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19. Chapter XIX (continued)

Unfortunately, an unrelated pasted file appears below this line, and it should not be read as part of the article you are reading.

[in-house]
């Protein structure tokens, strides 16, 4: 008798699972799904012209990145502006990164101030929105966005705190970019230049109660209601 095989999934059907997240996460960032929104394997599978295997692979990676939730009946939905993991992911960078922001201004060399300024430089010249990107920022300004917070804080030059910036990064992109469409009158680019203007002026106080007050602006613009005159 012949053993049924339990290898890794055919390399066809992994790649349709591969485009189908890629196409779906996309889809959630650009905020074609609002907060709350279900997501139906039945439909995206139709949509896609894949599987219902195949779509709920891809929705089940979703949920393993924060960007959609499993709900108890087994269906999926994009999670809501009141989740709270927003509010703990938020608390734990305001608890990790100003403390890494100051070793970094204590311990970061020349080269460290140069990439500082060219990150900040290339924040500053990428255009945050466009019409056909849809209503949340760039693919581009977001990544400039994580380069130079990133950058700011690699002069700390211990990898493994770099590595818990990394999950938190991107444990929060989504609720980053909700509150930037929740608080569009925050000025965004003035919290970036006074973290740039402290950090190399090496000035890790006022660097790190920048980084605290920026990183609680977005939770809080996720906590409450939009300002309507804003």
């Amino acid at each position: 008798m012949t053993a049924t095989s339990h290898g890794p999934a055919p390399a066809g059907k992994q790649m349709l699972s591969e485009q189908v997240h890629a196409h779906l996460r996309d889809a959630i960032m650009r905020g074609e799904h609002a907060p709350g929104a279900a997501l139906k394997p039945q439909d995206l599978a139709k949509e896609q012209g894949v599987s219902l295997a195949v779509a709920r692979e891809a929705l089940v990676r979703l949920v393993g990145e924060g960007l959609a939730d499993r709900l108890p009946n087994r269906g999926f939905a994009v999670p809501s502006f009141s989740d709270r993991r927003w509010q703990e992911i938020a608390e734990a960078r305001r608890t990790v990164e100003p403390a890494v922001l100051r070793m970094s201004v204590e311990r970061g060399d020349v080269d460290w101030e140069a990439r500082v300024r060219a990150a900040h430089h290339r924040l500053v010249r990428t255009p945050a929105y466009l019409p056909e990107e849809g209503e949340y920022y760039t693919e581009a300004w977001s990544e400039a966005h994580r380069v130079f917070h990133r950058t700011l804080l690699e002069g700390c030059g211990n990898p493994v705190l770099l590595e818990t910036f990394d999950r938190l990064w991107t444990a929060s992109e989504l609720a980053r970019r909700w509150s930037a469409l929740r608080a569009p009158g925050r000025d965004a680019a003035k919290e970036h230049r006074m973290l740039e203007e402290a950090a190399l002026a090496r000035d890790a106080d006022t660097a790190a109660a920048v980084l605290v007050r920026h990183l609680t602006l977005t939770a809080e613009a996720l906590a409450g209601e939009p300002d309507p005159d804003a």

Rivenoak and his companion, particularly the latter who had appeared to be a subordinate and occupied solely with his raft, had made the closest observations in their visits to the castle. Even the boy had brought away minute and valuable information. By these means the Hurons obtained a general idea of the manner in which the place was constructed and secured, as well as of details that enabled them to act intelligently in the dark. Notwithstanding the care that Hutter had taken to drop the Ark on the east side of the building when he was in the act of transferring the furniture from the former to the latter, he had been watched in a way to render the precaution useless. Scouts were on the look-out on the eastern as well as on the western shore of the lake, and the whole proceeding had been noted. As soon as it was dark, rafts like that already described approached from both shores to reconnoitre, and the Ark had passed within fifty feet of one of them without its being discovered; the men it held lying at their length on the logs, so as to blend themselves and their slow moving machine with the water. When these two sets of adventurers drew near the castle they encountered each other, and after communicating their respective observations, they unhesitatingly approached the building. As had been expected, it was found empty. The rafts were immediately sent for a reinforcement to the shore, and two of the savages remained to profit by their situation. These men succeeded in getting on the roof, and by removing some of the bark, in entering what might be termed the garret. Here they were found by their companions. Hatchets now opened a hole through the squared logs of the upper floor, through which no less than eight of the most athletic of the Indians dropped into the rooms beneath. Here they were left, well supplied with arms and provisions, either to stand a siege, or to make a sortie, as the case might require. The night was passed in sleep, as is usual with Indians in a state of inactivity. The returning day brought them a view of the approach of the Ark through the loops, the only manner in which light and air were now admitted, the windows being closed most effectually with plank, rudely fashioned to fit. As soon as it was ascertained that the two white men were about to enter by the trap, the chief who directed the proceedings of the Hurons took his measures accordingly. He removed all the arms from his own people, even to the knives, in distrust of savage ferocity when awakened by personal injuries, and he hid them where they could not be found without a search. Ropes of bark were then prepared, and taking their stations in the three different rooms, they all waited for the signal to fall upon their intended captives. As soon as the party had entered the building, men without replaced the bark of the roof, removed every sign of their visit, with care, and then departed for the shore. It was one of these who had dropped his moccasin, which he had not been able to find again in the dark. Had the death of the girl been known, it is probable nothing could have saved the lives of Hurry and Hutter, but that event occurred after the ambush was laid, and at a distance of several miles from the encampment near the castle. Such were the means that had been employed to produce the state of things we shall continue to describe.
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